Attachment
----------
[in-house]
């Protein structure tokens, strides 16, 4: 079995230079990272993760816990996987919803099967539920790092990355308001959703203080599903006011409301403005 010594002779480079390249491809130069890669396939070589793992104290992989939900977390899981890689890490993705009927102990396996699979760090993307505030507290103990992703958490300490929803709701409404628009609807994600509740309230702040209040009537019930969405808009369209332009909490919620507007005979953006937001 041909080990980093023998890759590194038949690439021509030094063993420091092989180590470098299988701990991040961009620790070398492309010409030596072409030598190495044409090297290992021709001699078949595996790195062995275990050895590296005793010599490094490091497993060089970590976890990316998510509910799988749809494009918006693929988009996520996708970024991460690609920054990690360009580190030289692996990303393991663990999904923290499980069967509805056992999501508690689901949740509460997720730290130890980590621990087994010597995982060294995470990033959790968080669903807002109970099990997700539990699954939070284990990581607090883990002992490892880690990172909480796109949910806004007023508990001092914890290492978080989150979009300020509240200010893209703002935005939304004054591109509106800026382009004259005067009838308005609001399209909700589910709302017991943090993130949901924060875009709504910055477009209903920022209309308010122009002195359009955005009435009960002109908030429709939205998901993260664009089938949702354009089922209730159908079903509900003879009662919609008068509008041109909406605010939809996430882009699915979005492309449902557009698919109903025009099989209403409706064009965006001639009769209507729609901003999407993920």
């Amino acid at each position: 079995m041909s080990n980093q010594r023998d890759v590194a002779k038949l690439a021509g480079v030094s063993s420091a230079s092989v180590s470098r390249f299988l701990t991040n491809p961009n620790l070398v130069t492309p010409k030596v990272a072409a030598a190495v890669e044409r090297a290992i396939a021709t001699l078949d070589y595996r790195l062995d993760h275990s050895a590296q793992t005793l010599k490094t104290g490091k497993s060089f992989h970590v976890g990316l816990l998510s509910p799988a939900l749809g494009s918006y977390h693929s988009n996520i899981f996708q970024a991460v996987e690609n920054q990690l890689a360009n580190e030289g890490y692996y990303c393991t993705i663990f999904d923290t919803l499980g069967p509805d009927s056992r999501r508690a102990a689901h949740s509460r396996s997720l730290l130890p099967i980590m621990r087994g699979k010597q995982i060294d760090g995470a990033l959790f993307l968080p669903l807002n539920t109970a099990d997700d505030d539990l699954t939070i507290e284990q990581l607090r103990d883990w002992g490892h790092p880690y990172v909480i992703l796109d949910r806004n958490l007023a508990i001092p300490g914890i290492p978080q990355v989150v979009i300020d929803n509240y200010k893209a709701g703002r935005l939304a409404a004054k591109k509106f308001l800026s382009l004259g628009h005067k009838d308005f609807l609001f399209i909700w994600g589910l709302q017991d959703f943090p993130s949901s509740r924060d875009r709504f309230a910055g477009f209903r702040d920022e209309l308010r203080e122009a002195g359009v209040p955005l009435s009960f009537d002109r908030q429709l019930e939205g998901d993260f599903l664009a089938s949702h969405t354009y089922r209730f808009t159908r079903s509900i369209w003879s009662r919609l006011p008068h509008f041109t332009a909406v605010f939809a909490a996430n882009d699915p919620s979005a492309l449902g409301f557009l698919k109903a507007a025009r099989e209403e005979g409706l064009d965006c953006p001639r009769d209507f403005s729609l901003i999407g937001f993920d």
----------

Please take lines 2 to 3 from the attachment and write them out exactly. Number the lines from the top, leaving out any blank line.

């Protein structure tokens, strides 16, 4: 079995230079990272993760816990996987919803099967539920790092990355308001959703203080599903006011409301403005 010594002779480079390249491809130069890669396939070589793992104290992989939900977390899981890689890490993705009927102990396996699979760090993307505030507290103990992703958490300490929803709701409404628009609807994600509740309230702040209040009537019930969405808009369209332009909490919620507007005979953006937001 041909080990980093023998890759590194038949690439021509030094063993420091092989180590470098299988701990991040961009620790070398492309010409030596072409030598190495044409090297290992021709001699078949595996790195062995275990050895590296005793010599490094490091497993060089970590976890990316998510509910799988749809494009918006693929988009996520996708970024991460690609920054990690360009580190030289692996990303393991663990999904923290499980069967509805056992999501508690689901949740509460997720730290130890980590621990087994010597995982060294995470990033959790968080669903807002109970099990997700539990699954939070284990990581607090883990002992490892880690990172909480796109949910806004007023508990001092914890290492978080989150979009300020509240200010893209703002935005939304004054591109509106800026382009004259005067009838308005609001399209909700589910709302017991943090993130949901924060875009709504910055477009209903920022209309308010122009002195359009955005009435009960002109908030429709939205998901993260664009089938949702354009089922209730159908079903509900003879009662919609008068509008041109909406605010939809996430882009699915979005492309449902557009698919109903025009099989209403409706064009965006001639009769209507729609901003999407993920």
């Amino acid at each position: 079995m041909s080990n980093q010594r023998d890759v590194a002779k038949l690439a021509g480079v030094s063993s420091a230079s092989v180590s470098r390249f299988l701990t991040n491809p961009n620790l070398v130069t492309p010409k030596v990272a072409a030598a190495v890669e044409r090297a290992i396939a021709t001699l078949d070589y595996r790195l062995d993760h275990s050895a590296q793992t005793l010599k490094t104290g490091k497993s060089f992989h970590v976890g990316l816990l998510s509910p799988a939900l749809g494009s918006y977390h693929s988009n996520i899981f996708q970024a991460v996987e690609n920054q990690l890689a360009n580190e030289g890490y692996y990303c393991t993705i663990f999904d923290t919803l499980g069967p509805d009927s056992r999501r508690a102990a689901h949740s509460r396996s997720l730290l130890p099967i980590m621990r087994g699979k010597q995982i060294d760090g995470a990033l959790f993307l968080p669903l807002n539920t109970a099990d997700d505030d539990l699954t939070i507290e284990q990581l607090r103990d883990w002992g490892h790092p880690y990172v909480i992703l796109d949910r806004n958490l007023a508990i001092p300490g914890i290492p978080q990355v989150v979009i300020d929803n509240y200010k893209a709701g703002r935005l939304a409404a004054k591109k509106f308001l800026s382009l004259g628009h005067k009838d308005f609807l609001f399209i909700w994600g589910l709302q017991d959703f943090p993130s949901s509740r924060d875009r709504f309230a910055g477009f209903r702040d920022e209309l308010r203080e122009a002195g359009v209040p955005l009435s009960f009537d002109r908030q429709l019930e939205g998901d993260f599903l664009a089938s949702h969405t354009y089922r209730f808009t159908r079903s509900i369209w003879s009662r919609l006011p008068h509008f041109t332009a909406v605010f939809a909490a996430n882009d699915p919620s979005a492309l449902g409301f557009l698919k109903a507007a025009r099989e209403e005979g409706l064009d965006c953006p001639r009769d209507f403005s729609l901003i999407g937001f993920d």